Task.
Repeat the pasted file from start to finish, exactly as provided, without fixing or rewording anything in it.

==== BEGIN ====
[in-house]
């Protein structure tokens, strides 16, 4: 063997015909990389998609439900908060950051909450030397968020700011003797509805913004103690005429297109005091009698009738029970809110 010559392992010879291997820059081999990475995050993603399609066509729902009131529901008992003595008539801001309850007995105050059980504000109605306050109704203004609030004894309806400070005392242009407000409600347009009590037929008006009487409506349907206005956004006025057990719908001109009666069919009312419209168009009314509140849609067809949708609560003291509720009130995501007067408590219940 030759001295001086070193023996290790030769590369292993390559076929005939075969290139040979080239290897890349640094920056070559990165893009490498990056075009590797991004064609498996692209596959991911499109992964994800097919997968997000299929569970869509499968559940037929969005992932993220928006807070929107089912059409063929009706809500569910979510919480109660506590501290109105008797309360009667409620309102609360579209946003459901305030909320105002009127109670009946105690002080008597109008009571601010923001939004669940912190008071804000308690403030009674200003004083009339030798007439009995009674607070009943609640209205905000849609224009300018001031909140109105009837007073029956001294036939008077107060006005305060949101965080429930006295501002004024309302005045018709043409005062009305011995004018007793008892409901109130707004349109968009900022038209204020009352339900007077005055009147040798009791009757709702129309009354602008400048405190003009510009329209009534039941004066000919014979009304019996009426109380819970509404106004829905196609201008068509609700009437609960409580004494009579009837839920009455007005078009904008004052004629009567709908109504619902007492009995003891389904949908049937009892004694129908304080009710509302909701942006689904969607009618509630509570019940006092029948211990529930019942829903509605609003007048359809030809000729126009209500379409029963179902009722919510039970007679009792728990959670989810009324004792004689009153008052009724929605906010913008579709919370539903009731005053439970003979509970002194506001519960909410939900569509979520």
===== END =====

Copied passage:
[in-house]
């Protein structure tokens, strides 16, 4: 063997015909990389998609439900908060950051909450030397968020700011003797509805913004103690005429297109005091009698009738029970809110 010559392992010879291997820059081999990475995050993603399609066509729902009131529901008992003595008539801001309850007995105050059980504000109605306050109704203004609030004894309806400070005392242009407000409600347009009590037929008006009487409506349907206005956004006025057990719908001109009666069919009312419209168009009314509140849609067809949708609560003291509720009130995501007067408590219940 030759001295001086070193023996290790030769590369292993390559076929005939075969290139040979080239290897890349640094920056070559990165893009490498990056075009590797991004064609498996692209596959991911499109992964994800097919997968997000299929569970869509499968559940037929969005992932993220928006807070929107089912059409063929009706809500569910979510919480109660506590501290109105008797309360009667409620309102609360579209946003459901305030909320105002009127109670009946105690002080008597109008009571601010923001939004669940912190008071804000308690403030009674200003004083009339030798007439009995009674607070009943609640209205905000849609224009300018001031909140109105009837007073029956001294036939008077107060006005305060949101965080429930006295501002004024309302005045018709043409005062009305011995004018007793008892409901109130707004349109968009900022038209204020009352339900007077005055009147040798009791009757709702129309009354602008400048405190003009510009329209009534039941004066000919014979009304019996009426109380819970509404106004829905196609201008068509609700009437609960409580004494009579009837839920009455007005078009904008004052004629009567709908109504619902007492009995003891389904949908049937009892004694129908304080009710509302909701942006689904969607009618509630509570019940006092029948211990529930019942829903509605609003007048359809030809000729126009209500379409029963179902009722919510039970007679009792728990959670989810009324004792004689009153008052009724929605906010913008579709919370539903009731005053439970003979509970002194506001519960909410939900569509979520």